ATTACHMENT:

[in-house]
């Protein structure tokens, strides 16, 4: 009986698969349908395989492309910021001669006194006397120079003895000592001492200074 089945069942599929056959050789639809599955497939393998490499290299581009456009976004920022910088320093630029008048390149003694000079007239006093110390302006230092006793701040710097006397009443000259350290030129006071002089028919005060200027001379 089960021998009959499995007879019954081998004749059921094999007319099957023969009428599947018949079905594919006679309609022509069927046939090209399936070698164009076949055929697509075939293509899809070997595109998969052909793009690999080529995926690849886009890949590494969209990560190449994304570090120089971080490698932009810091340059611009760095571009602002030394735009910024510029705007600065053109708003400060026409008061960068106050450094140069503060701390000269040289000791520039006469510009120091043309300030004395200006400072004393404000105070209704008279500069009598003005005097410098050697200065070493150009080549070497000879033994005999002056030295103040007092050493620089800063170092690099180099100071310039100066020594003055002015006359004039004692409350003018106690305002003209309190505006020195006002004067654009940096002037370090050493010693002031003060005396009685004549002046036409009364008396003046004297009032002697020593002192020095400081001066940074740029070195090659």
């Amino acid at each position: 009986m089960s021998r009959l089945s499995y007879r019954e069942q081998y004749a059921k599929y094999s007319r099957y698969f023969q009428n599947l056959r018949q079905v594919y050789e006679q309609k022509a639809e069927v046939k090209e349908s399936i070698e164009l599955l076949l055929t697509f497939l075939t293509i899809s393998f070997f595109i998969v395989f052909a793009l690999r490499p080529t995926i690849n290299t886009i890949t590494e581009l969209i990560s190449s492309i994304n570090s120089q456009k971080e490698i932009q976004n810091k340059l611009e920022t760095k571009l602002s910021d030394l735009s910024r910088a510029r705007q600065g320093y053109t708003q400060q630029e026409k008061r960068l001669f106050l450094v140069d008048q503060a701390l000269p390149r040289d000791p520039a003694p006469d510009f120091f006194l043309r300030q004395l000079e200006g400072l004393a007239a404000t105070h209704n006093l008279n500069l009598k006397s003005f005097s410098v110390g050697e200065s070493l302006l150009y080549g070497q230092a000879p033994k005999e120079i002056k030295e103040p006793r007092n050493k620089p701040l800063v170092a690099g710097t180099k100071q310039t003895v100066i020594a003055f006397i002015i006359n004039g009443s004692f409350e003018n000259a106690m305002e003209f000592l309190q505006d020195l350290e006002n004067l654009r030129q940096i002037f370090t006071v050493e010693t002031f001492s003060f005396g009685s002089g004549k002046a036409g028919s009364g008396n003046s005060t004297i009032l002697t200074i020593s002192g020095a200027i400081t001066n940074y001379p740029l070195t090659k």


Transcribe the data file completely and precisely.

[in-house]
């Protein structure tokens, strides 16, 4: 009986698969349908395989492309910021001669006194006397120079003895000592001492200074 089945069942599929056959050789639809599955497939393998490499290299581009456009976004920022910088320093630029008048390149003694000079007239006093110390302006230092006793701040710097006397009443000259350290030129006071002089028919005060200027001379 089960021998009959499995007879019954081998004749059921094999007319099957023969009428599947018949079905594919006679309609022509069927046939090209399936070698164009076949055929697509075939293509899809070997595109998969052909793009690999080529995926690849886009890949590494969209990560190449994304570090120089971080490698932009810091340059611009760095571009602002030394735009910024510029705007600065053109708003400060026409008061960068106050450094140069503060701390000269040289000791520039006469510009120091043309300030004395200006400072004393404000105070209704008279500069009598003005005097410098050697200065070493150009080549070497000879033994005999002056030295103040007092050493620089800063170092690099180099100071310039100066020594003055002015006359004039004692409350003018106690305002003209309190505006020195006002004067654009940096002037370090050493010693002031003060005396009685004549002046036409009364008396003046004297009032002697020593002192020095400081001066940074740029070195090659």
């Amino acid at each position: 009986m089960s021998r009959l089945s499995y007879r019954e069942q081998y004749a059921k599929y094999s007319r099957y698969f023969q009428n599947l056959r018949q079905v594919y050789e006679q309609k022509a639809e069927v046939k090209e349908s399936i070698e164009l599955l076949l055929t697509f497939l075939t293509i899809s393998f070997f595109i998969v395989f052909a793009l690999r490499p080529t995926i690849n290299t886009i890949t590494e581009l969209i990560s190449s492309i994304n570090s120089q456009k971080e490698i932009q976004n810091k340059l611009e920022t760095k571009l602002s910021d030394l735009s910024r910088a510029r705007q600065g320093y053109t708003q400060q630029e026409k008061r960068l001669f106050l450094v140069d008048q503060a701390l000269p390149r040289d000791p520039a003694p006469d510009f120091f006194l043309r300030q004395l000079e200006g400072l004393a007239a404000t105070h209704n006093l008279n500069l009598k006397s003005f005097s410098v110390g050697e200065s070493l302006l150009y080549g070497q230092a000879p033994k005999e120079i002056k030295e103040p006793r007092n050493k620089p701040l800063v170092a690099g710097t180099k100071q310039t003895v100066i020594a003055f006397i002015i006359n004039g009443s004692f409350e003018n000259a106690m305002e003209f000592l309190q505006d020195l350290e006002n004067l654009r030129q940096i002037f370090t006071v050493e010693t002031f001492s003060f005396g009685s002089g004549k002046a036409g028919s009364g008396n003046s005060t004297i009032l002697t200074i020593s002192g020095a200027i400081t001066n940074y001379p740029l070195t090659k």